Bats are protected by European Law (it is not expected that Brexit will change this). When it comes to planning, we need to be certain that a development won't have a negative impact on bats that may be roosting in a house or tree. The best way to do this is having a qualified ecologist carry out a survey.

There are 2 main types of surveys: a preliminary roost assessment and a dawn/dusk emergence survey. 

The preliminary roost assessment typically involves an external and internal assessment of your property to see if there is any evidence of bats and can be carried out at any point in the year. It may be that it concludes there is no evidence of bats and you can then submit the survey with your planning application. 

However, it may say evidence has been found and an emergence survey is needed to understand exactly how bats are using the property. This typically involves an assessor watching to see if bats use the property at dawn/dusk and reporting on the findings. It can only be carried out during May, June, July or August so it is important you take this into account. If you need this survey, please do not submit your planning application to us until the survey is complete. Without it, we will have to refuse your application as we won't have sufficient information. 

Should I talk to my neighbour?

We always encourage people to talk to their neighbours whether this is to inform them about a project or to raise queries. Whilst this may be daunting if you don’t know them, talking to your neighbour can avoid issues arising in the future particularly at the build stage. A chat with your neighbour may also highlight other matters which planning does not cover. For instance, if you share a drive will the works cause any problems with access? Or if you have builders, will they be able to park without obstructing your neighbour’s drive?

I think my neighbour’s extension will impact me. Will you assess this?

When we assess planning applications and their impact upon a neighbouring property, we look at three areas: overbearing, loss of light and overlooking.

Loss of light: The effect of a development or building on the amount of natural light presently enjoyed by a neighbouring property, resulting in a shadow being cast over that neighbouring property. Further information can be found in the Borough Design Guide on our planning policy page.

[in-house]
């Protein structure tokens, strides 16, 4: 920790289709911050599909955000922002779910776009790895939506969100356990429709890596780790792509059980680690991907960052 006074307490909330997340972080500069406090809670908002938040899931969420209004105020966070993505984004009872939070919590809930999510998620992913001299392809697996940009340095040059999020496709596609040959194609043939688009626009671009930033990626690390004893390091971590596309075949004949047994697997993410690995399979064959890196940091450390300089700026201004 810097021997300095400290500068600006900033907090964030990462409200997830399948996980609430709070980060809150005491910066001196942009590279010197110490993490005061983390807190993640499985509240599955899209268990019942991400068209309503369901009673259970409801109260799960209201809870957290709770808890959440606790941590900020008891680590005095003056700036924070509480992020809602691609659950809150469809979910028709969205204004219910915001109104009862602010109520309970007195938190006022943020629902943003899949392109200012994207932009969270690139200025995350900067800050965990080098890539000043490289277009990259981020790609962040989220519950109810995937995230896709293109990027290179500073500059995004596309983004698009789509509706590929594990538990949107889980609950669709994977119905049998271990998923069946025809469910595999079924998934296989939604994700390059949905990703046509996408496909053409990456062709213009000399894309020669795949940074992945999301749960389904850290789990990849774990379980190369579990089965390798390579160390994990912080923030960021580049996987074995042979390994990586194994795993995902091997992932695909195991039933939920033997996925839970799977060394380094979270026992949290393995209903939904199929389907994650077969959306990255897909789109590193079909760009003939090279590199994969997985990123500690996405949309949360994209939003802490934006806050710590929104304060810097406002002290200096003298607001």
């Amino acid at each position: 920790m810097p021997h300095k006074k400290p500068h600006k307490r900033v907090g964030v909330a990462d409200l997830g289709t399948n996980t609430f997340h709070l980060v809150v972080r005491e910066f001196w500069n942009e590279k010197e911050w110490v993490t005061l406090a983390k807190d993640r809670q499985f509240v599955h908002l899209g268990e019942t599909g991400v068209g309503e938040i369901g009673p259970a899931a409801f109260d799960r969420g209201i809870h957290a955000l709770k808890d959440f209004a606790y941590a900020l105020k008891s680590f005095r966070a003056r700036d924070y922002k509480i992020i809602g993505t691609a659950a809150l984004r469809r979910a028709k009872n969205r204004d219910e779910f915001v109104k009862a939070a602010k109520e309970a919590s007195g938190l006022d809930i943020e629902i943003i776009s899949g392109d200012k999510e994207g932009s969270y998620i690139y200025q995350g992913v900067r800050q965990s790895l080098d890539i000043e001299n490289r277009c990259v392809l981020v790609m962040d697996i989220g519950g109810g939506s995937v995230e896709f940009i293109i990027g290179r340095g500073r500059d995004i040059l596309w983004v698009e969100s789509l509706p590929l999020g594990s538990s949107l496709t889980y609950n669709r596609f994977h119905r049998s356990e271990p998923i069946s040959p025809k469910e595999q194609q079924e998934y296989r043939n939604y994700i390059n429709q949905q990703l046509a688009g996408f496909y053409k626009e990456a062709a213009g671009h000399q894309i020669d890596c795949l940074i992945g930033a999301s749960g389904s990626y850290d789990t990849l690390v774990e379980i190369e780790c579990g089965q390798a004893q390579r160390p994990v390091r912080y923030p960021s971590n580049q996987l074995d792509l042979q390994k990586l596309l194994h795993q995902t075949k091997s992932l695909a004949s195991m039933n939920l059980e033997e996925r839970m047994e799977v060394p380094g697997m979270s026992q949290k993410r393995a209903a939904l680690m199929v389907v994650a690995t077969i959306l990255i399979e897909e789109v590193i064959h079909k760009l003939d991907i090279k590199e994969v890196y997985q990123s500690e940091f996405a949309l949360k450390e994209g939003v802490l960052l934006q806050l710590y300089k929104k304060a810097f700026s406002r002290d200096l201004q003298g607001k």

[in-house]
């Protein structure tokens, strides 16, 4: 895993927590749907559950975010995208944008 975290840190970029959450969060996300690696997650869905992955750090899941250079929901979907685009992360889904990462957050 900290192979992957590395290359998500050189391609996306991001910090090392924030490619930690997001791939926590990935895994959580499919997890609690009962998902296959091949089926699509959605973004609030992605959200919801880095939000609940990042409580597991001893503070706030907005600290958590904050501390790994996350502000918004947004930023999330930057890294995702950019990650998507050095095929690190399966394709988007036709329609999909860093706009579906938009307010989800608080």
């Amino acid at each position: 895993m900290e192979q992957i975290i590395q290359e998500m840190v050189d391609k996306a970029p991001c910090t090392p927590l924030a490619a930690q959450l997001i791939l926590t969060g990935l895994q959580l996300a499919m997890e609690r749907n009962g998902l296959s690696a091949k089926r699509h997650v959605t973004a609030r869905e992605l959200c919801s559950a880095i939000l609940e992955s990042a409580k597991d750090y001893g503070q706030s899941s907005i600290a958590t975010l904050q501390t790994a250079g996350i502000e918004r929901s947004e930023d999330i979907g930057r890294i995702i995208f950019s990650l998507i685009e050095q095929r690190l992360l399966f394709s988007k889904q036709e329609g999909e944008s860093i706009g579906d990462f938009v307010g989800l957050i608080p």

Overbearing means: A term used to describe the impact of a development or building on its surroundings, particularly a neighbouring property, in terms of its scale, massing and general dominating effect.

Overlooking means: A term used to describe the effect when a development or building affords an outlook over adjoining land or property, often causing loss of privacy.

What about my right to light or the loss of my view?

Whilst these aspects may be legally defined, they are not a ‘material planning consideration’. This means that case law (cases determined by the courts) have said they are covered by legislation other than planning and therefore they cannot be taken into account for a planning application. We would advise you to seek the advice of a solicitor on these matters.   

What if my neighbour’s extension encroaches onto my land?

The Council does not keep records of land ownership and if you are concerned that your neighbour’s extension might be encroaching onto your property you should raise this with your neighbour as soon as possible. Unfortunately, the Council is unable to help you with encroachment or trespass issues as they are civil matter.

What about the impact of construction?

Aspects like noise, dust, construction vehicles or hours of working are not considered to be a ‘material planning consideration’ as the effects of construction are temporary and these are typically covered by other ‘control of pollution’ legislation. However, if you have concerns over noise then please talk to your neighbour. If you are building an extension, please be considerate of others and avoid works at unsociable hours.

Can an extension be changed after it has been approved?

It is possible to make changes to an application that has been approved. This might be by a small change as a ‘non-material amendment’ application or a larger change by a ‘variation of conditions’ application. You can read more information about this on our amendments to applications page. If you are considering making changes to your approved scheme, we recommend informing your neighbour first.

I think my neighbour is building something they don’t have permission for. How do I inform you?

We rely on our residents to inform us if something is being built without permission. We can then investigate and see if a planning permission is required. Your name will never be disclosed and we will inform you of the outcome of our investigation. To find out more about this and to inform us using our online form, visit our planning enforcement request page.